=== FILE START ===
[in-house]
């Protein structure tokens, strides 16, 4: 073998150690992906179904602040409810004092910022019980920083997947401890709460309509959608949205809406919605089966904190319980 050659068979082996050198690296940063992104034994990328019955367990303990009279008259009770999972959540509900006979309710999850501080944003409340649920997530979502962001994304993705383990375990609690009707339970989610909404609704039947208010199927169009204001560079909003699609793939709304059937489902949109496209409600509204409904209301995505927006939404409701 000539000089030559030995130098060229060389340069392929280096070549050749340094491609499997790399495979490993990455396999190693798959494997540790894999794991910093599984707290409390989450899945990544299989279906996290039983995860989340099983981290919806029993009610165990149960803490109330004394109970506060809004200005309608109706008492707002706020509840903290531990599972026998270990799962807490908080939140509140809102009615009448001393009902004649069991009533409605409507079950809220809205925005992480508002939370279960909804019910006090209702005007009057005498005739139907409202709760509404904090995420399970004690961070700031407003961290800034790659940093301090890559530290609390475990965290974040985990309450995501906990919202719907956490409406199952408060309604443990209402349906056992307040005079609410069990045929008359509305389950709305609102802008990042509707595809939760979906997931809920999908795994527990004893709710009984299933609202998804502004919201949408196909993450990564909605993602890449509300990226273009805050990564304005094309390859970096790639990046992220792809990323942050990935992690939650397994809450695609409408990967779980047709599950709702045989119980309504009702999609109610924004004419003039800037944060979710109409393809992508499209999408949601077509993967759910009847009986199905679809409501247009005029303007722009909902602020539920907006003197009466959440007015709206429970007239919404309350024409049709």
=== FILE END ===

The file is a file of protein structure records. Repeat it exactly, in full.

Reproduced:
[in-house]
């Protein structure tokens, strides 16, 4: 073998150690992906179904602040409810004092910022019980920083997947401890709460309509959608949205809406919605089966904190319980 050659068979082996050198690296940063992104034994990328019955367990303990009279008259009770999972959540509900006979309710999850501080944003409340649920997530979502962001994304993705383990375990609690009707339970989610909404609704039947208010199927169009204001560079909003699609793939709304059937489902949109496209409600509204409904209301995505927006939404409701 000539000089030559030995130098060229060389340069392929280096070549050749340094491609499997790399495979490993990455396999190693798959494997540790894999794991910093599984707290409390989450899945990544299989279906996290039983995860989340099983981290919806029993009610165990149960803490109330004394109970506060809004200005309608109706008492707002706020509840903290531990599972026998270990799962807490908080939140509140809102009615009448001393009902004649069991009533409605409507079950809220809205925005992480508002939370279960909804019910006090209702005007009057005498005739139907409202709760509404904090995420399970004690961070700031407003961290800034790659940093301090890559530290609390475990965290974040985990309450995501906990919202719907956490409406199952408060309604443990209402349906056992307040005079609410069990045929008359509305389950709305609102802008990042509707595809939760979906997931809920999908795994527990004893709710009984299933609202998804502004919201949408196909993450990564909605993602890449509300990226273009805050990564304005094309390859970096790639990046992220792809990323942050990935992690939650397994809450695609409408990967779980047709599950709702045989119980309504009702999609109610924004004419003039800037944060979710109409393809992508499209999408949601077509993967759910009847009986199905679809409501247009005029303007722009909902602020539920907006003197009466959440007015709206429970007239919404309350024409049709």